This is a society that places family at the heart of it. I am currently pregnant with my second child, and everywhere I go I am treated like royalty. People are always offering to help and bossy old women are quick to shove me to the front of the queue when they catch sight of my belly.

Greece is a wonderful place for a child to grow up. Not only do you have plenty of sunny days to play outside, but it’s much safer than a lot of other places I’ve lived and very child friendly. To refuse a family entry to a restaurant in Greece because they have small children is unheard of in Greece. Wherever you go, people are not shy about talking to you and your child and giving them little treats like a sweet or some fruit. I think it’s important for a child to feel so loved and protected by the society they grow up in.

What do you dislike about your expat life?

What I dislike about the expat community in general is that they can deliberately isolate themselves a lot. When I first moved here, my husband’s advice was to avoid the expats until I had settled in properly. This didn’t make sense to me – wouldn’t you seek out other people you had things in common with when you arrived in a new city? But I see now that the temptation to stick to your own herd would have prevented me from integrating as well as I have. It would also have made me much more home sick. I know expats in Greece who have been here for over a decade and not tried to learn the language. I find that bizarre and also unsafe. If you ever needed to go to hospital, can you rely on everyone there speaking English?

The bureaucracy is also phenomenal. Greeks are in love with the “ble sfragida” the blue stamp issued from official public service offices. Without this stamp, you don’t get very far. The public sector is a nightmare to deal with. I have battled with it several times and often stick at it to not let the system win. But sometimes I get so frustrated I give up and let my husband take over instead. I’m glad to say this is improving, but it’s still taken me one year and counting to make a small change to my son’s original birth certificate!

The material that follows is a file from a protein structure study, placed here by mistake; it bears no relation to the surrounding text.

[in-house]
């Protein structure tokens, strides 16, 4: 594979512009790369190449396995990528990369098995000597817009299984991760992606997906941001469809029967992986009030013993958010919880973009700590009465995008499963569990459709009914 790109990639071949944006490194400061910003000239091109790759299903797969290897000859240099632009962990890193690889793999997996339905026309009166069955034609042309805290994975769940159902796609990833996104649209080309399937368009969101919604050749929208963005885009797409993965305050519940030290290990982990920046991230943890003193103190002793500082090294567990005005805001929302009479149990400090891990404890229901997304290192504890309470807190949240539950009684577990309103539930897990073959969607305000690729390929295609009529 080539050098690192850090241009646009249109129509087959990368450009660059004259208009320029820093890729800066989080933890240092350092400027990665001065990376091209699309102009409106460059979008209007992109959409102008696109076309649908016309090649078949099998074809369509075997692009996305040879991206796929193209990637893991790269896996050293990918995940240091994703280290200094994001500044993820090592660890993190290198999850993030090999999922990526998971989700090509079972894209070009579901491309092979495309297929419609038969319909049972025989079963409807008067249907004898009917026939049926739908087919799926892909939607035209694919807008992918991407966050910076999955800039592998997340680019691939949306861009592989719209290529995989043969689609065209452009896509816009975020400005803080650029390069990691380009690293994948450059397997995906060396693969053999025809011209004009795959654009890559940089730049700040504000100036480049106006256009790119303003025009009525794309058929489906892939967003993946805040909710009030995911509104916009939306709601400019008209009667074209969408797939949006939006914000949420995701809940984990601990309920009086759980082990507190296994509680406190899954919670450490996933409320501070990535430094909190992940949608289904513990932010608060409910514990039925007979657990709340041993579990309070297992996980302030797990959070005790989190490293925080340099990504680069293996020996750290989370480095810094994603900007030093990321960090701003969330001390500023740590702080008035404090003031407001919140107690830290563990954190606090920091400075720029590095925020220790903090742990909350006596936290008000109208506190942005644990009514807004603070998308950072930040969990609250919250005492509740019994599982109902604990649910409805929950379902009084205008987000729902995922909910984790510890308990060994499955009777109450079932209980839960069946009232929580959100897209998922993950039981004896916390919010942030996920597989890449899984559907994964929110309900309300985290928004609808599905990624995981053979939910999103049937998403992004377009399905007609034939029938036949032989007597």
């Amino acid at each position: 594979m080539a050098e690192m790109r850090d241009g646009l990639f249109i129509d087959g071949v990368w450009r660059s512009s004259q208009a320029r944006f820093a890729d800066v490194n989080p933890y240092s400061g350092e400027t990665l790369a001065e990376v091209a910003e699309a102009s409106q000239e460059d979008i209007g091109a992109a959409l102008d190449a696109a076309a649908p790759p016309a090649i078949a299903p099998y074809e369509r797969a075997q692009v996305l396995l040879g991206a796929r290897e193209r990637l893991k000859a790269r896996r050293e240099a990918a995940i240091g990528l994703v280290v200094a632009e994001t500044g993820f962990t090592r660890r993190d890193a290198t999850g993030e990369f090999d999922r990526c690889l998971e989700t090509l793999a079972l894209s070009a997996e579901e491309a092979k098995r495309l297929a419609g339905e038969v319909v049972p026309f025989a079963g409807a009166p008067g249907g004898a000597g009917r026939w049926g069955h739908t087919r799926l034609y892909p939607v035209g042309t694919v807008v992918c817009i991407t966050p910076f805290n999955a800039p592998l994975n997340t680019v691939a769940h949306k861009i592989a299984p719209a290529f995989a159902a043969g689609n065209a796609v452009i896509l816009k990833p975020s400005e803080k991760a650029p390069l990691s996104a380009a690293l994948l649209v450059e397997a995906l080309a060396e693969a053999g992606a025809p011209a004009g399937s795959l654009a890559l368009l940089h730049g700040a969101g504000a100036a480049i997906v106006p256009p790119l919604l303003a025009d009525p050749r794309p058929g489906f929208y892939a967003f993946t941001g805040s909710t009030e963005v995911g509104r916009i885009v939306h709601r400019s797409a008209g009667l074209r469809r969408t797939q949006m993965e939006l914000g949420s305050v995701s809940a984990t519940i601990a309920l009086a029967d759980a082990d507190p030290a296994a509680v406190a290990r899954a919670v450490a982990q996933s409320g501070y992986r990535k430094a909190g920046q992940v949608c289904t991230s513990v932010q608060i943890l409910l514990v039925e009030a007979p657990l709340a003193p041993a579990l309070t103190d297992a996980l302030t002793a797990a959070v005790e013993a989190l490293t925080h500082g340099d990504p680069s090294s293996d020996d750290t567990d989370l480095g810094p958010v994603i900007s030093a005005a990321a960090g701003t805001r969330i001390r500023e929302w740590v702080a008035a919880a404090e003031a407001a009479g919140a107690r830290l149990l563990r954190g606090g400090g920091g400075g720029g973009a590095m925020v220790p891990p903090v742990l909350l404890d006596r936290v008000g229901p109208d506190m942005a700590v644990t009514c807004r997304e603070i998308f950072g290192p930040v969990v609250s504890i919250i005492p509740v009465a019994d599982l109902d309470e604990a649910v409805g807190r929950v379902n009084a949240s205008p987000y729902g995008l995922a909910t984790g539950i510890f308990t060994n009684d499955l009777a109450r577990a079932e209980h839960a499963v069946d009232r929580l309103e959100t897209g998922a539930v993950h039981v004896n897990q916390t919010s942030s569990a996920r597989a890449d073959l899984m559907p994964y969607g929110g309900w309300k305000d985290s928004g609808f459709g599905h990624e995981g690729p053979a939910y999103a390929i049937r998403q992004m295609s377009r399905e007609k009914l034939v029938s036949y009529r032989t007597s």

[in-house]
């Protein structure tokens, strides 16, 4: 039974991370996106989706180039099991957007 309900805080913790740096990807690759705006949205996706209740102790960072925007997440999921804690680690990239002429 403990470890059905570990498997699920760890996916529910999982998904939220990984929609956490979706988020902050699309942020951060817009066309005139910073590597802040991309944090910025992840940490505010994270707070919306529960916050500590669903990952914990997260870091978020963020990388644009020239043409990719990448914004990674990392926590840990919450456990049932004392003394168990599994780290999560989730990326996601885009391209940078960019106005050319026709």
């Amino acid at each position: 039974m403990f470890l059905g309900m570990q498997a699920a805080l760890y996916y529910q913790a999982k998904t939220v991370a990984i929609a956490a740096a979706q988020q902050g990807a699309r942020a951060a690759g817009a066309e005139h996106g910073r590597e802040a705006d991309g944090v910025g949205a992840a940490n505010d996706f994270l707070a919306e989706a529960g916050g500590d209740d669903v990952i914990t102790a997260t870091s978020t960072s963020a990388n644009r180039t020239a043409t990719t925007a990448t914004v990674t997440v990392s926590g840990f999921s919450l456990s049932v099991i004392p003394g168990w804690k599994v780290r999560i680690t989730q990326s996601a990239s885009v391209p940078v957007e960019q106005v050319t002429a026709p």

What advice would you give to anyone following in your footsteps?

First of all, the Greece I moved to in 2006 and the Greece today are not the same place. Think carefully about what you’re planning on doing for money as jobs are hard to come by, salaries are low and living expenses are quite high.

If you are planning to move to Greece, start learning the language as soon as you make the decision. People love it when you try to speak their language, even if you make mistakes. If you’ve made a spontaneous decision, pick up language classes when you get here.
Find something to do when you get here. There are lots of hobbies that don’t need money to enjoy them, like running clubs. Facebook is a good place to find other foreigners in Greece and get some tips on activities, but until you’ve settled down, try not to spend too much time with other expats, it will just make you more homesick. Some of them are here on short work contracts of one or two years and have no intention of putting roots down. As a result they often will only see the negatives of the place they live in since they don’t plan on hanging around, and make you doubt your decision.

Smile a lot, keep your sense of humour and don’t be intimidated by Greeks that seem rude – the Greeks don’t believe in masking their feelings so if they’re having a bad day, you’ll know. They also don’t always feel comfortable speaking English if they’re not fluent, and this can come across as rude.

What are your plans for the future?

I see myself in Greece for the foreseeable future. I found it hard to get used to life here in the beginning, but as time has gone on, I’ve learnt to love Greece. It can be disorganized, frustrating and chaotic , and you can walk past two Greeks who sound like they’re about to kill each other when in fact they’re just having a conversation, but this place has helped me rediscover a joy for life.